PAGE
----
More Changes Ahead

Just back from an appointment with the orthotist. 

After working with a physical therapist for the last several months and trying Leap Frog AFOs as well as TheraTogs, we hadn’t gotten far. LilBit still wobbles a lot. She cannot stand still in one place, constantly moving to maintain balance.

We’ve been seeing a new therapist since our move and she has been more proactive, which I have liked. She suggested a new brace. One unlike the ‘one for all’ Leap Frog variety she had been using. She was talking about a ‘just for her’ molded brace, similar to before we used the Leap Frogs (butterfly brace, remember that?).

Same company as before, but a different guy. Already, my ‘vibe’ of this guy has been better than the first guy. We have made it quite clear we will not work with him again. At all.

Anyway, so, we got in there today under the impression she was to be checked and fitted for a brace to correct her ‘c foot’ on the right. And again, once it came time for casting, two were mentioned. So we backed up and talked about that and the orthotist backed off and we settled on just one brace. Sooo….a little bit of ‘car salesman’ stuff going on there, in my opinion, but like I said, overall, this experience was better than before. (by all means, ask me in a couple of hours and again after a day or two…but I think this is a better experience this time)

LilBit will soon be sporting a purple orthotic. This will be a small one, similar to the LeapFrogs, but specific to her foot and needs. It will hopefully help stretch her foot out so that more surface comes into contact with the floor when walking, rather than catching just the side of her foot, due to that high arch/c-shape.

Again, she wasn’t thrilled with the whole process. But then again, strangers! She’s having another phase of ‘stranger anxiety’ here lately. I mean, all of my kids have been on the shy side, but, I think this is just that ‘stranger anxiety’ thing and hopefully will fade again shortly. But for now, it’s making things rather difficult and she wasn’t too eager about her appointment today.

However, we managed. As we came down the hall to our room, the orthotist caught us in the hall so he was able to take those few moments to see her in action and make an initial assessment. Good thing, because she wasn’t overly cooperative once back in that room. She didn’t improve with the therapist came in and *sure* didn’t improve once the orthotist came in. But anyway, we managed. She played her games on my phone while he did the casting, stopping only briefly to glance down at what he was doing as he had to change positions to cut it off when finished.

He was able to get her foot rather straight for the casting, so, I’m really hopeful that will help LilBit. Now…let’s hope she doesn’t resist wearing it. In the end, she does what we make her do. But, I don’t want for her to whine and fuss when I say it’s time to get her brace and shoes on, ya know? I’d rather it just be common place again “Let’s get ready to go” and she brings socks, brace and shoes.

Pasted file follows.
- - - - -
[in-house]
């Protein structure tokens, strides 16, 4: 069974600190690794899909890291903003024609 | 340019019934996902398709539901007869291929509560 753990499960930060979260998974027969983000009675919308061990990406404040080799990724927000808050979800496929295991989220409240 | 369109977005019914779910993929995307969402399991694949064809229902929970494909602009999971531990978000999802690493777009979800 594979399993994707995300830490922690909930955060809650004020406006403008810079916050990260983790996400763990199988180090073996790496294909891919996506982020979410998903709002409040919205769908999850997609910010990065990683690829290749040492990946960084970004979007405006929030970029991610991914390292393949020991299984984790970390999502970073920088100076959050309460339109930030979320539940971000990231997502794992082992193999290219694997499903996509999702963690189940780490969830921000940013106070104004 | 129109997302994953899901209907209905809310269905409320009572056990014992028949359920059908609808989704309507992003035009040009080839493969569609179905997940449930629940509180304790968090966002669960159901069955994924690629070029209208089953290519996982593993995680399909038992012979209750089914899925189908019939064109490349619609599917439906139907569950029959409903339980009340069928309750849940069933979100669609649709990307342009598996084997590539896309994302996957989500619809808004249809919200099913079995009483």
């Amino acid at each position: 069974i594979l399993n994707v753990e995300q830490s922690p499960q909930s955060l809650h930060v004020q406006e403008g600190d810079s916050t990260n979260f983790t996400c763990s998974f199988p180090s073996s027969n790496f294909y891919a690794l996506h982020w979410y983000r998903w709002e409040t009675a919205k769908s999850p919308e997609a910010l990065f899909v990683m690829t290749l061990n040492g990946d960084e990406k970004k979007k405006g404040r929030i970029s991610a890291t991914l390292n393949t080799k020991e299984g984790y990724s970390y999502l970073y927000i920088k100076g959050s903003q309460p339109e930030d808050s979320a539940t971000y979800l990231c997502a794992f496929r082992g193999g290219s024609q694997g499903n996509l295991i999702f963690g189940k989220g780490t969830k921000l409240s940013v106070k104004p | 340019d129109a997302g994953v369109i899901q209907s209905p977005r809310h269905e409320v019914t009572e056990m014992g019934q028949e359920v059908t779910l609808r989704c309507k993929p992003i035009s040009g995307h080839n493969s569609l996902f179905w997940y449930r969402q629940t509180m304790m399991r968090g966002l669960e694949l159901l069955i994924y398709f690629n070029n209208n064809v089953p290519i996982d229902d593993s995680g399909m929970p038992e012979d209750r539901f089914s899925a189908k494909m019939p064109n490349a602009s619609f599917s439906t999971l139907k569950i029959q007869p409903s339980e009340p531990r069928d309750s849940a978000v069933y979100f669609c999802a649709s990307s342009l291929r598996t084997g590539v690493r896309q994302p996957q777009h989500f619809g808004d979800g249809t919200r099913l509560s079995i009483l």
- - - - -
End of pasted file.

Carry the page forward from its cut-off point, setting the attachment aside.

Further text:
And hopefully this isn’t too much of a change to cause her to get frustrated and shut down. I highly doubt that will happen, but still, once someone mentions it, you can’t help but think it from time to time.

I’ll try to remember to post pics of the PURPLEness once it gets here.

Then begins the shoe shopping challenge, again. She’s been in need of shoes for a while (due to wear, mind you, not because her foot has grown any :-p) but I’ve been putting it off because I wasn’t sure what we were doing about bracing needs…with clinic coming up in February…I didn’t want to wait THAT long, but, ya know.

So, that’s where we are today.


Awareness Month 2013

Once again, October rolls around. Once again I am reminded of the permanence of my daughter’s condition.

October is Spina Bifida Awareness Month. A time dedicated to sharing and educating others of this birth defect that affects around 1,500 babies every year.

What IS Spina Bifida?

Spina Bifida is a neural tube defect. A phenomenon in which, around the 28th day from conception, something goes awry.  At this crucial time of conception, the neural tube is developing into what is later known as the spinal cord which we all know is surround and protected by the spinal column. However, in a baby with Spina Bifida, that doesn’t happen. For whatever reason, this development doesn’t go ‘as planned’ (I use quotes there because it is all still going according to His divine plan 😉 ) and a gap is left in the spinal column. Often, vertebrae are also deformed.

Most of the time, when people think of Spina Bifida, they immediately picture the open lesion on a newborn’s back. That is all people know about Spina Bifida. That it has something to do with the spine, the babies can’t walk and they were born with a hole in their back.

But that is not very accurate. Yes, babies born with a myelomeningocele are born with a hole in their back. The place where the spinal column did not fuse together and the spinal column nerves are thus exposed. However, not all Spina Bifida cases are the same.

There is also the occulta variety, which means hidden. These people often do not even know they have Spina Bifida and show no signs of having a defect. They go on with normal lives.

Then we have the meningocele variety in which a fluid filled sac (cyst) protrudes from the spine. However, no nerves are involved in this. It is ‘just’ an opening in the spine. The cyst is removed and development is usually unphased.

So now you are probably wondering which one we are dealing with. Well, we complicate things even further as my daughter has something not on the list. We always have been ones to buy the odd year of a vehicle that changed a part midway through the year or some such thing. In like manner, my daughter had to do her own thing with her neural tube defect.